DEAR BOB: My husband and I own five rental houses together. We are very happy you encouraged us, years ago, to invest in rental houses. By making extra mortgage principal payments, two of the rental houses are now free and clear. The others will have their mortgages paid off in a few years. We now enjoy the positive cash flow from the rentals. Meanwhile, the houses have appreciated at least $100,000 each in market value. My husband recently had a “close call” with a heart attack, but he had a bypass operation and is now in good health. But it made me think about the many “stepped-up basis” questions you answer. Is there any limit to the number of properties for stepped-up basis? –Mildred H.

DEAR MILDRED: No. When a co-owner dies, whoever inherits that deceased owner’s share receives a new stepped-up basis on the inherited share. In community property states, the entire property basis is stepped up to market value on the date of death.

Purchase Bob Bruss reports online.

There is no limit to the number of inherited properties than can receive a stepped-up basis to market value on the date of death.

Congratulations on buying those five rental houses to provide for your retirement years. Not only are they great investments, but they should also provide excellent tax shelter both now and when you eventually sell them.


DEAR BOB: For tax and Social Security reasons, I am not married to the lady with whom I have been living for the last nine months in her house. As she has limited income, I have been paying the mortgage and property tax payments. Can I deduct the mortgage interest and property taxes on my 2006 income tax returns? –Andrew W.

DEAR ANDREW: No. The reason is you are not legally obligated to make those payments. Even though you paid them, Uncle Sam will not allow you to deduct the mortgage interest and property tax payments you voluntarily paid. For details, please consult your tax adviser.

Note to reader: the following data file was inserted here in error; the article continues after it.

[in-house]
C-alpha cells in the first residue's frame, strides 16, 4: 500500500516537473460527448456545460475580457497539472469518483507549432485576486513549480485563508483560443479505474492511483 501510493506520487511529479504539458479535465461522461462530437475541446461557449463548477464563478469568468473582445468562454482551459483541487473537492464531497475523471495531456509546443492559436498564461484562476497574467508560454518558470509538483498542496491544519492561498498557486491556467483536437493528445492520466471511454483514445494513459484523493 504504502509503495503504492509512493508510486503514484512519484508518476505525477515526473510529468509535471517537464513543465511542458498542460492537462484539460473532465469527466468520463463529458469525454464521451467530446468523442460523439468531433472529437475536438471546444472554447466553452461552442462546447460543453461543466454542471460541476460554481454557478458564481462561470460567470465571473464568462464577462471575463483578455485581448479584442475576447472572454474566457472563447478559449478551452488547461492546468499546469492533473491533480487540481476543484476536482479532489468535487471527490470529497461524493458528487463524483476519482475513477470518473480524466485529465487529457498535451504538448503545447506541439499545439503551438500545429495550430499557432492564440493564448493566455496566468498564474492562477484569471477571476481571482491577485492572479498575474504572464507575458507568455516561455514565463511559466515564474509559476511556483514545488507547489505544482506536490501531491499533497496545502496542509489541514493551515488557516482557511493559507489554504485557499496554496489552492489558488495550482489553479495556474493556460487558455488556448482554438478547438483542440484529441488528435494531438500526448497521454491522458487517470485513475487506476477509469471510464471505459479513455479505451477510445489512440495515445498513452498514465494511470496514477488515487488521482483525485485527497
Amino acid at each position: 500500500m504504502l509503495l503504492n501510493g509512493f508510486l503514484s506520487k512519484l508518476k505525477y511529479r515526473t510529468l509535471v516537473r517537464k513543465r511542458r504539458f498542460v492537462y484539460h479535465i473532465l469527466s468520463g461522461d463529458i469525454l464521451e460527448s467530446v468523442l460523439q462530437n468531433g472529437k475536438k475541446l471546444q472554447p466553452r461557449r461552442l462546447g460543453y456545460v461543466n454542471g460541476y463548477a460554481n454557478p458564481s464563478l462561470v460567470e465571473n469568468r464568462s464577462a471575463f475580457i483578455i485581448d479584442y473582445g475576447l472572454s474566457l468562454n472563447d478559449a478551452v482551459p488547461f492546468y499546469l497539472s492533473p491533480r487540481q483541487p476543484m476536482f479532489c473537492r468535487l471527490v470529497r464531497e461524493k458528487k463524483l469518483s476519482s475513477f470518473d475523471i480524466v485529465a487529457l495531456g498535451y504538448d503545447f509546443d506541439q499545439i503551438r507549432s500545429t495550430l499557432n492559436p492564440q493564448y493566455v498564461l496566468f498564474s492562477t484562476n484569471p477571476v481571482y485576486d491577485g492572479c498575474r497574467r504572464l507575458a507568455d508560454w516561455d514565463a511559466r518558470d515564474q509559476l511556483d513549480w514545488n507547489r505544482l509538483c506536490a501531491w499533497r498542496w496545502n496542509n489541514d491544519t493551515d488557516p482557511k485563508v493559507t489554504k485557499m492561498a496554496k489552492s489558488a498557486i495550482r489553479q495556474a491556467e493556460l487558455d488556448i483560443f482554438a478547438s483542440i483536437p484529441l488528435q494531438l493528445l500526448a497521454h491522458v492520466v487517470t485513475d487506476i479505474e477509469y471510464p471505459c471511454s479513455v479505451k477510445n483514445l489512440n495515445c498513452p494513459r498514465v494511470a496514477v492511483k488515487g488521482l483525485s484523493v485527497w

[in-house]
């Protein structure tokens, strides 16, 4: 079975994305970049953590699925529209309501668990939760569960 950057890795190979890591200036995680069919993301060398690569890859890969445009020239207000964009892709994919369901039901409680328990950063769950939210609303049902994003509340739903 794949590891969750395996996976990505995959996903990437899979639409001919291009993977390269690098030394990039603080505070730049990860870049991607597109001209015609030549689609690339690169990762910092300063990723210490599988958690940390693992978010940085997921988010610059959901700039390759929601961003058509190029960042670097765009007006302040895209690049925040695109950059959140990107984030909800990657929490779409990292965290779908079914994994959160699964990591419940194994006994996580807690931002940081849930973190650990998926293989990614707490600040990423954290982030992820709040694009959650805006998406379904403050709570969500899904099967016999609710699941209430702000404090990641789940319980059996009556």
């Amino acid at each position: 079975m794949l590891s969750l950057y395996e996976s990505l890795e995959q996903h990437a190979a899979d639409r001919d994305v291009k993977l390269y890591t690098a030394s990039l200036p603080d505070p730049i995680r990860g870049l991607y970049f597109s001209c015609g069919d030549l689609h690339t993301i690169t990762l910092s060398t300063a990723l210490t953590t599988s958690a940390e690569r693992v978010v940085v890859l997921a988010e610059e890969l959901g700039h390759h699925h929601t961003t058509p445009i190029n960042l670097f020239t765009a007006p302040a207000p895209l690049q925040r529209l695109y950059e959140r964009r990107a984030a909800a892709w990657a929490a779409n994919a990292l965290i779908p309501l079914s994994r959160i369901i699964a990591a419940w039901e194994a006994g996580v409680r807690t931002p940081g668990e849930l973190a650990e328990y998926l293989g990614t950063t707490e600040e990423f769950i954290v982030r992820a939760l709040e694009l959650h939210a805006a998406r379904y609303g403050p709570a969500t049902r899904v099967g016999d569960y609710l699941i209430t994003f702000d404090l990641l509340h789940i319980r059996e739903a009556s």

DEAR BOB: Some time ago you mentioned there were two trees on your neighbor’s lot that were leaning toward your house. Fortunately, your neighbor removed those trees before they fell on your house. That is my problem too. But my neighbor isn’t so nice. She refuses to either remove her dangerous old tree, which is sure to fall on my house in a windstorm, or let me pay to have it removed (estimated cost about $650). As you suggested, my insurance agent wrote her a letter explaining he viewed the tree and took pictures to show the danger. He warned her that if my homeowner’s insurance has to pay a damage claim from her falling tree, my insurance company will sue her in subrogation (whatever that means) for her negligence. Is there anything further I can do, as I really don’t want a tree falling on my bedroom? –Ruth G.

DEAR RUTH: Unless your city code enforcement officer can assist you (it won’t hurt to ask), your only legal alternative is to bring a private nuisance lawsuit for abatement against your neighbor.

A local real estate attorney will be needed to obtain a court injunction ordering the neighbor to remove the dangerous tree. However, the judge might not grant such an injunction so don’t get your hopes up too high.

The new Robert Bruss special report, “When It’s Smart to Prepay or Refinance Your Mortgage,” is now available for $5 from Robert Bruss, 251 Park Road, Burlingame, CA 94010 or by credit card at 1-800-736-1736 or instant Internet delivery at Questions for this column are welcome at either address.

(For more information on Bob Bruss publications, visit his
Real Estate Center

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